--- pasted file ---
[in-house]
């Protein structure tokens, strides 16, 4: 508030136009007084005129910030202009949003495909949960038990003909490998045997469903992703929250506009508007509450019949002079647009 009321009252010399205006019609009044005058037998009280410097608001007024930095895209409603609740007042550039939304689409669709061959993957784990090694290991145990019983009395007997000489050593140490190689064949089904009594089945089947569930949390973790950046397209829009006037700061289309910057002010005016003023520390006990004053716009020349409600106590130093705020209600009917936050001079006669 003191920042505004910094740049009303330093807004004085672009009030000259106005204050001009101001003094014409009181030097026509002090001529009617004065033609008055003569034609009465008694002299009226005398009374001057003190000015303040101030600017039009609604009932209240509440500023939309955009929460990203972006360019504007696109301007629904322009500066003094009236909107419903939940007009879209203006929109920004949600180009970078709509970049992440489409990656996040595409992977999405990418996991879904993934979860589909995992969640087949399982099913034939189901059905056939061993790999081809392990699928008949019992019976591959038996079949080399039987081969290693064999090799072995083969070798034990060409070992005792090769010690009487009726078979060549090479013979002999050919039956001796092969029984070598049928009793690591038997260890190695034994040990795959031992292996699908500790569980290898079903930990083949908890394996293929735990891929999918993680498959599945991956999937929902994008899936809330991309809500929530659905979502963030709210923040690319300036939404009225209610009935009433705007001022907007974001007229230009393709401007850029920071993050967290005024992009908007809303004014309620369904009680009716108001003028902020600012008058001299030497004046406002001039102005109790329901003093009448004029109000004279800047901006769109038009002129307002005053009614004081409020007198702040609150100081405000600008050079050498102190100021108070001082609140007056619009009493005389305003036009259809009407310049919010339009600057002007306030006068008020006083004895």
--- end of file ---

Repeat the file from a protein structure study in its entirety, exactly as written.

[in-house]
């Protein structure tokens, strides 16, 4: 508030136009007084005129910030202009949003495909949960038990003909490998045997469903992703929250506009508007509450019949002079647009 009321009252010399205006019609009044005058037998009280410097608001007024930095895209409603609740007042550039939304689409669709061959993957784990090694290991145990019983009395007997000489050593140490190689064949089904009594089945089947569930949390973790950046397209829009006037700061289309910057002010005016003023520390006990004053716009020349409600106590130093705020209600009917936050001079006669 003191920042505004910094740049009303330093807004004085672009009030000259106005204050001009101001003094014409009181030097026509002090001529009617004065033609008055003569034609009465008694002299009226005398009374001057003190000015303040101030600017039009609604009932209240509440500023939309955009929460990203972006360019504007696109301007629904322009500066003094009236909107419903939940007009879209203006929109920004949600180009970078709509970049992440489409990656996040595409992977999405990418996991879904993934979860589909995992969640087949399982099913034939189901059905056939061993790999081809392990699928008949019992019976591959038996079949080399039987081969290693064999090799072995083969070798034990060409070992005792090769010690009487009726078979060549090479013979002999050919039956001796092969029984070598049928009793690591038997260890190695034994040990795959031992292996699908500790569980290898079903930990083949908890394996293929735990891929999918993680498959599945991956999937929902994008899936809330991309809500929530659905979502963030709210923040690319300036939404009225209610009935009433705007001022907007974001007229230009393709401007850029920071993050967290005024992009908007809303004014309620369904009680009716108001003028902020600012008058001299030497004046406002001039102005109790329901003093009448004029109000004279800047901006769109038009002129307002005053009614004081409020007198702040609150100081405000600008050079050498102190100021108070001082609140007056619009009493005389305003036009259809009407310049919010339009600057002007306030006068008020006083004895």